South Australia recently suffered through one of the coldest winters since the 1940s and we’ve been holed-up inside with the heaters cranking and windows shut. As a result, you probably have a house dustier than a Mount Gambier cave, with more spider webs than an outdoor dunny, and tiles mouldier than a slab of gorgonzola. Don’t fret, our spring cleaning guide will have you feeling fresh and fancy-free in no time.
Retire Your Glad Rags
This trick is easy and all about starting afresh. Begin by hanging all your clothes with the coat hangers facing away from you. When you wear something, hang it back with the hanger facing you. In a year’s time, the pieces still facing away go to your charity store of choice – or sell them at a local market. You’ll know what clothes you never wear, and spring clean your closet at the same time.
(Micro)Wave Mess Goodbye
Winter is the time of the slow-cooker, which means your microwave also gets a thrashing. Clean it by pouring vinegar and water into a microwave-safe bowl, dinging that baby for a minute or two. Next, take an old cloth or some paper towel and wipe the insides. The grime will come off like a hot knife through butter. When cleaning your slow-cooker, simply mix some distilled vinegar, baking soda (slowly) and water in the pot and leave on ‘low’ overnight.
Ammonia Trying To Help
For about $4 from Bunnings, you can buy a litre bottle of ammonia. It will work wonders on your oven. Firstly, fill sandwich bags with ammonia and water and place your hob tops in the bags and leave overnight. Secondly, fill the laundry sink with ammonia and water, take your range hood filters down and place them in the sink (this also works by using degreaser). Finally, preheat your oven to 65 degrees celsius and place a bowl of ammonia in the oven along with a pot of boiling water underneath. Let it go for an hour or two, then turn off and leave overnight. The next day, simply dry and replace everything. If you want to go really nuts, you can place a reusable over liner in the bottom (available at The Good Guys) making it even easier to keep clean.
Winter means lots of drinking inside. Drinking inside leads to red wine and glass stains. If you can get to the spillage straight away, cover the red wine with a thick layer of salt and then vacuum it up. If you’re not able to get to the stain, simply scoop baking soda over the red wine intruder and leave overnight. The next day, scrub with water and vacuum the excess. If you have ‘wine’ rings on your hardwood floors or furniture, take a hairdryer to the water stains and heat for about 10 minutes. Then use olive oil on a rag and rub into the wood: the stain should all but disappear. If you have hard water stains on any of your glassware, use apple cider vinegar as a rinse to have them sparkling in no time.
Curtains and blinds are a pain to clean, usually costing more than $150 for a service wash. There is another way, and it is definitely cheating. Basically, you mix 1 cup of water, 1 tablespoon of vodka and a teaspoon of essential oil (eucalyptus, lemon oil or lavender are perfect for the home) into a clean spray bottle. There is a small process – whisking the vodka and essential oil first, then place water in bottle followed by the vodka/oil mix, and give the bottle a good shake. Now spray all your blinds, curtains, rugs, mattresses and even the linen cabinet with the mix. Everything will smell brand new and clean, and the vodka is killing bacteria to boot. Another handy trick is to keep the essential oil in the loo. Put a few drops in the cardboard recess of your loo rolls, and the toilet will never smell putrid again.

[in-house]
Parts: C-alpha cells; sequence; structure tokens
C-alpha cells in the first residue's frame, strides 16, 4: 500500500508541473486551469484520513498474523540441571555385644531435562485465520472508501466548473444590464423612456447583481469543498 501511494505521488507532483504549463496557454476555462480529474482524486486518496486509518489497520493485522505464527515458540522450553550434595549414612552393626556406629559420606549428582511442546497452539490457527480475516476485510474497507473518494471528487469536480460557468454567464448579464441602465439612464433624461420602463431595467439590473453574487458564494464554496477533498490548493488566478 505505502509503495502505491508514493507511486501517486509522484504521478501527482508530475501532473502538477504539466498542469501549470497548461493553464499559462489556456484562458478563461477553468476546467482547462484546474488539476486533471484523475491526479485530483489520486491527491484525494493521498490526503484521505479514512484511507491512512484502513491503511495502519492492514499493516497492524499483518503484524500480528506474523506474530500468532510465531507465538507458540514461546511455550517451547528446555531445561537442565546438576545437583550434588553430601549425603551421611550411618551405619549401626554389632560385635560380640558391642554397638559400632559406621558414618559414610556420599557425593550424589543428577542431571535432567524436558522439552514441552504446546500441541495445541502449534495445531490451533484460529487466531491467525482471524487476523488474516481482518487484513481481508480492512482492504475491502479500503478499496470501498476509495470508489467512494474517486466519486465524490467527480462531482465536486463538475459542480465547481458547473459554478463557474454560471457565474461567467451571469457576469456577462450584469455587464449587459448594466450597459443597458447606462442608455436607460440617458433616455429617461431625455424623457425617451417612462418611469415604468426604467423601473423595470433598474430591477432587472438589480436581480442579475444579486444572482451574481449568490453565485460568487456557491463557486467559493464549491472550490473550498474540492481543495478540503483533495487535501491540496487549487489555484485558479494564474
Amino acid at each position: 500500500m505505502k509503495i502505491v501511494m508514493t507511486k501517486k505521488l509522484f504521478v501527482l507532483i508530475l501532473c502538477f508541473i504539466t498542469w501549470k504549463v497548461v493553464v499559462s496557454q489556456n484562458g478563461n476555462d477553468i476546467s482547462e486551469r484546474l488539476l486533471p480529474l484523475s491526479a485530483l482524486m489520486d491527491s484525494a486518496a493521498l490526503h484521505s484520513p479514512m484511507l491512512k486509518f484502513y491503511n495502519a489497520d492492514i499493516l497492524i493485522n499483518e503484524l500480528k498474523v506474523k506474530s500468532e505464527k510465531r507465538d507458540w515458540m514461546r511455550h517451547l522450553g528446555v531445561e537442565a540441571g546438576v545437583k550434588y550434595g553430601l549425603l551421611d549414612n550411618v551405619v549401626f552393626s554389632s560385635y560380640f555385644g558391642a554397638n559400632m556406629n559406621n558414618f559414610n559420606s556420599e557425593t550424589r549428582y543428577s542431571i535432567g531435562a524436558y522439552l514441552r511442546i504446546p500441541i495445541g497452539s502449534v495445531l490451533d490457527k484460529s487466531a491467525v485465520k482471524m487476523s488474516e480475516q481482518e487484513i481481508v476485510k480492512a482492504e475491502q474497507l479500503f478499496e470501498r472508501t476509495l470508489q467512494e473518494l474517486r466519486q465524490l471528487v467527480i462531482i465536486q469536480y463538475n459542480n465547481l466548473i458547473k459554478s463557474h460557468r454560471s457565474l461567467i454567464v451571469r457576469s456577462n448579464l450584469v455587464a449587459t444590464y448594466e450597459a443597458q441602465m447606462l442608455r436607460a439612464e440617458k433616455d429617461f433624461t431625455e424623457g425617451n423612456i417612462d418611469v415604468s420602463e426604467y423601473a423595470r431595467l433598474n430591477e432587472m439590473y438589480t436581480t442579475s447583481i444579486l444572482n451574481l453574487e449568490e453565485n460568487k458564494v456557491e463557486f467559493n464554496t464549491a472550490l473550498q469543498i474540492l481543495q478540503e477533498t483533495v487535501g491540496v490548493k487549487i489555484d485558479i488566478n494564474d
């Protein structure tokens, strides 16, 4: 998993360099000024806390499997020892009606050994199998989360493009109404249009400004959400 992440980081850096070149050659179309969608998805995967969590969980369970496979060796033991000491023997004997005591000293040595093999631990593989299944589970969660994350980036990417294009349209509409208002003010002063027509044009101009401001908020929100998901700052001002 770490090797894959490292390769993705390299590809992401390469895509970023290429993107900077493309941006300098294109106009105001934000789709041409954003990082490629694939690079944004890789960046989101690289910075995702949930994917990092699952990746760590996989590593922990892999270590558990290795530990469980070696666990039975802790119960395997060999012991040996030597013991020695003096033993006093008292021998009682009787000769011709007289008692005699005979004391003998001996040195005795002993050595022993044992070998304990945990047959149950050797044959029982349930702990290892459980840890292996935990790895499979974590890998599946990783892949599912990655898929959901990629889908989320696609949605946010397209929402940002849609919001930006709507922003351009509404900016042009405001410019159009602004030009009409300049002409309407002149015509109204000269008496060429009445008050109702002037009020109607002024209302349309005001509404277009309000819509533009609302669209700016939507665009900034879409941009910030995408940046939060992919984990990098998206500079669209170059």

What A Load Of Sheet
This cleaning remedy is a little-known fact. Basically, you’ve been doing your washing wrong. You don’t need to separate your loads into whites/darks/colours. All you need to do is keep a 2 litre bottle of white vinegar with your washing liquid and use 1/2 cup of it (along with your regular washing powder/liquid) and the vinegar will stop the clothes dye running. So instead of doing uneven loads of darks/whites/colours, you can get the job done in two loads. You won’t need to use fabric softener, as the acid in distilled white vinegar is strong enough to break down the alkaline in detergent (so it’s more effective during the cleaning part) yet mild enough to preserve and soften your fabrics. Your clothes will smell fresh because the acids cut through any residual sweat or deodorant and the natural odour which vinegar has will fade away as your clothes dry.
Bathrooms quickly become a mouldy mess in winter. One great spring-cleaning tip is the ‘bleach pen’. You can buy the pens from certain retailers or use strong, harmful mould-removing chemicals, but why would you bother when you can make your own? Mix 5 tablespoons of corn starch with 1 cup of cold water in a saucepan. Bring it to the boil while stirring, and when it starts to thicken, let it cool slightly and then fold in 5 tablespoons of regular bleach. Take an old tomato sauce bottle (with the screw lids) and top with your mixture (use gloves to avoid skin contact). Now you can use your ‘bleach pen’ on all the grouts and any other hard to get to areas. It also works great on any other mould patches in the bathroom.
Another great trick to clean your shower head is the vinegar trick. Basically, you fill a sandwich bag with distilled white vinegar, dunk the whole shower head in the vinegar bag, and secure it with a rubber band or two. Leave it for an hour or two and when you remove it, you will have a shower head free from hard water and mineral build up. Finally, take your mouldy/yellow shower curtain, chuck it in the washing machine with some vinegar and bleach, and it will come out like new.
Got some top notch spring cleaning tips? Let us know in the comments, below.